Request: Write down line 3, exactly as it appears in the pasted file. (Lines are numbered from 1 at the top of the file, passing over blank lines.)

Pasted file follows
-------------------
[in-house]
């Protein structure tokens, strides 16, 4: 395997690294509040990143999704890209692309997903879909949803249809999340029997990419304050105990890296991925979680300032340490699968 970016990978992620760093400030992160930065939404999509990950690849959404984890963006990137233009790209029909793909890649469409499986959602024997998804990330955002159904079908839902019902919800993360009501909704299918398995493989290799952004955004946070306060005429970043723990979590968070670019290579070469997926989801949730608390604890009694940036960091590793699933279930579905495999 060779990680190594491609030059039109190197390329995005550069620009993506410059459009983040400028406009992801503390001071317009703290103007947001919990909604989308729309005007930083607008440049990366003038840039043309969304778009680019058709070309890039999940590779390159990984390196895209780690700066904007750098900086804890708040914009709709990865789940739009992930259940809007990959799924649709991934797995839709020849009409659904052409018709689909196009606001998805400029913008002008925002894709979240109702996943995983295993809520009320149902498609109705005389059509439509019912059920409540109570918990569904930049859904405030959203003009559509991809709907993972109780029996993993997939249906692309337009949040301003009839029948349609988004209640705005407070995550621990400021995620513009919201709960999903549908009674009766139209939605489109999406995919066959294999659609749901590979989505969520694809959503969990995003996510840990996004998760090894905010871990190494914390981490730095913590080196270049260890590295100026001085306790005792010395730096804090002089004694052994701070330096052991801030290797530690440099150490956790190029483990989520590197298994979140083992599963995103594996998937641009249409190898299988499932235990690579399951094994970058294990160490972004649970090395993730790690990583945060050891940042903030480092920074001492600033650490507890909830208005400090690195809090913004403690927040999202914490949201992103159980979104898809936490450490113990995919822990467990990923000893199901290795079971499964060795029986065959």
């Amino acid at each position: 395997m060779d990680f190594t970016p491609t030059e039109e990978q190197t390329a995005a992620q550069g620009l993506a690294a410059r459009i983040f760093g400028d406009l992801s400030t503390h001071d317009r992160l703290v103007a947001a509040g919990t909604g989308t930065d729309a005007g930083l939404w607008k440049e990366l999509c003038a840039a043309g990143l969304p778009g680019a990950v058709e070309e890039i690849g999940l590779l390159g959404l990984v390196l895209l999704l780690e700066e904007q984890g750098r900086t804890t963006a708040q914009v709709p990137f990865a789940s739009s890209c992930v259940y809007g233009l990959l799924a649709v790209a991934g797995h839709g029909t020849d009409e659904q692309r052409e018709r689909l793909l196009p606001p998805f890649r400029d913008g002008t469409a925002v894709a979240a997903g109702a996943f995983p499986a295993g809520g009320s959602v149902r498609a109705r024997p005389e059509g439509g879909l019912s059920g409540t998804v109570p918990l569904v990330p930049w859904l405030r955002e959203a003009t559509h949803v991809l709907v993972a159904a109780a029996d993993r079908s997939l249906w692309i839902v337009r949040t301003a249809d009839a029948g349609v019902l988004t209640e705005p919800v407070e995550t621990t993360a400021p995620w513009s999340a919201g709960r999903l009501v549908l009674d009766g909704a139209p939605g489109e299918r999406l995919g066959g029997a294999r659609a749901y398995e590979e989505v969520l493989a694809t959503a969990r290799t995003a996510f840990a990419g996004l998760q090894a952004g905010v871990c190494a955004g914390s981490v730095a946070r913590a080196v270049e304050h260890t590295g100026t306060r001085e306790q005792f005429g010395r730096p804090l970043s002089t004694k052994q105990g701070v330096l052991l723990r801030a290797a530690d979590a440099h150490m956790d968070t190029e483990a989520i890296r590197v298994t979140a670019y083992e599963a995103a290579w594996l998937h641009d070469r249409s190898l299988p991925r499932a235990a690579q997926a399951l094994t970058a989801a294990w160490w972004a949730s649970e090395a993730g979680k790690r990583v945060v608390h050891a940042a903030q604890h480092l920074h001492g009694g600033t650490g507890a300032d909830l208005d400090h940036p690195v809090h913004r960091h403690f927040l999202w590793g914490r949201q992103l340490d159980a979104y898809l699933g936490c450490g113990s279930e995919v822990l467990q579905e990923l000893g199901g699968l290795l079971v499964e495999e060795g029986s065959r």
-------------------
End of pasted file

């Amino acid at each position: 395997m060779d990680f190594t970016p491609t030059e039109e990978q190197t390329a995005a992620q550069g620009l993506a690294a410059r459009i983040f760093g400028d406009l992801s400030t503390h001071d317009r992160l703290v103007a947001a509040g919990t909604g989308t930065d729309a005007g930083l939404w607008k440049e990366l999509c003038a840039a043309g990143l969304p778009g680019a990950v058709e070309e890039i690849g999940l590779l390159g959404l990984v390196l895209l999704l780690e700066e904007q984890g750098r900086t804890t963006a708040q914009v709709p990137f990865a789940s739009s890209c992930v259940y809007g233009l990959l799924a649709v790209a991934g797995h839709g029909t020849d009409e659904q692309r052409e018709r689909l793909l196009p606001p998805f890649r400029d913008g002008t469409a925002v894709a979240a997903g109702a996943f995983p499986a295993g809520g009320s959602v149902r498609a109705r024997p005389e059509g439509g879909l019912s059920g409540t998804v109570p918990l569904v990330p930049w859904l405030r955002e959203a003009t559509h949803v991809l709907v993972a159904a109780a029996d993993r079908s997939l249906w692309i839902v337009r949040t301003a249809d009839a029948g349609v019902l988004t209640e705005p919800v407070e995550t621990t993360a400021p995620w513009s999340a919201g709960r999903l009501v549908l009674d009766g909704a139209p939605g489109e299918r999406l995919g066959g029997a294999r659609a749901y398995e590979e989505v969520l493989a694809t959503a969990r290799t995003a996510f840990a990419g996004l998760q090894a952004g905010v871990c190494a955004g914390s981490v730095a946070r913590a080196v270049e304050h260890t590295g100026t306060r001085e306790q005792f005429g010395r730096p804090l970043s002089t004694k052994q105990g701070v330096l052991l723990r801030a290797a530690d979590a440099h150490m956790d968070t190029e483990a989520i890296r590197v298994t979140a670019y083992e599963a995103a290579w594996l998937h641009d070469r249409s190898l299988p991925r499932a235990a690579q997926a399951l094994t970058a989801a294990w160490w972004a949730s649970e090395a993730g979680k790690r990583v945060v608390h050891a940042a903030q604890h480092l920074h001492g009694g600033t650490g507890a300032d909830l208005d400090h940036p690195v809090h913004r960091h403690f927040l999202w590793g914490r949201q992103l340490d159980a979104y898809l699933g936490c450490g113990s279930e995919v822990l467990q579905e990923l000893g199901g699968l290795l079971v499964e495999e060795g029986s065959r």